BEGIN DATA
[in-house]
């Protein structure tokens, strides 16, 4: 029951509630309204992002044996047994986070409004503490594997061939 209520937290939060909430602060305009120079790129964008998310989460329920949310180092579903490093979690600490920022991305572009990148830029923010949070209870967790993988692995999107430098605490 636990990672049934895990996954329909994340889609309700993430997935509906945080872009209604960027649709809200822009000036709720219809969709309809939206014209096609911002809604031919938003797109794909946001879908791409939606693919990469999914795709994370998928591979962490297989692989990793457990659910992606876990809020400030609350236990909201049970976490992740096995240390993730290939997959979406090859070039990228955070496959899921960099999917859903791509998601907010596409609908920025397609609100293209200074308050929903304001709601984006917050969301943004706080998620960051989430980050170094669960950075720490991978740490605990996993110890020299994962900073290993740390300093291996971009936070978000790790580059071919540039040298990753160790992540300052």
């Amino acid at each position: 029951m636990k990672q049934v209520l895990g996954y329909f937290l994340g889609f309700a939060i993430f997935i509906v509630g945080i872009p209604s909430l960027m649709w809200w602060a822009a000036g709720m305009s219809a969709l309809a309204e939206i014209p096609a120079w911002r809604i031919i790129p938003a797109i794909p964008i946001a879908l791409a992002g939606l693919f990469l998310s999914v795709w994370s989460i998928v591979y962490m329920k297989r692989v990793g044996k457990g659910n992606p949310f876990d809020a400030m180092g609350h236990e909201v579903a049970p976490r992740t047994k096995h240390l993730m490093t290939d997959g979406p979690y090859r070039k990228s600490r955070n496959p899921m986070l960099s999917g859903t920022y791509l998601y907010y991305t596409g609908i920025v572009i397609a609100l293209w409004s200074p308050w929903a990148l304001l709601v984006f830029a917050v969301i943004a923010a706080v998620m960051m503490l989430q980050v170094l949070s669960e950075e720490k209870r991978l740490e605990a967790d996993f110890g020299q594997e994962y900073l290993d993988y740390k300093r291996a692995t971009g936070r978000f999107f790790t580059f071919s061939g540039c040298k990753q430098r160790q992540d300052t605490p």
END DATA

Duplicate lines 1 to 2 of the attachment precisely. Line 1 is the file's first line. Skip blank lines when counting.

[in-house]
């Protein structure tokens, strides 16, 4: 029951509630309204992002044996047994986070409004503490594997061939 209520937290939060909430602060305009120079790129964008998310989460329920949310180092579903490093979690600490920022991305572009990148830029923010949070209870967790993988692995999107430098605490 636990990672049934895990996954329909994340889609309700993430997935509906945080872009209604960027649709809200822009000036709720219809969709309809939206014209096609911002809604031919938003797109794909946001879908791409939606693919990469999914795709994370998928591979962490297989692989990793457990659910992606876990809020400030609350236990909201049970976490992740096995240390993730290939997959979406090859070039990228955070496959899921960099999917859903791509998601907010596409609908920025397609609100293209200074308050929903304001709601984006917050969301943004706080998620960051989430980050170094669960950075720490991978740490605990996993110890020299994962900073290993740390300093291996971009936070978000790790580059071919540039040298990753160790992540300052």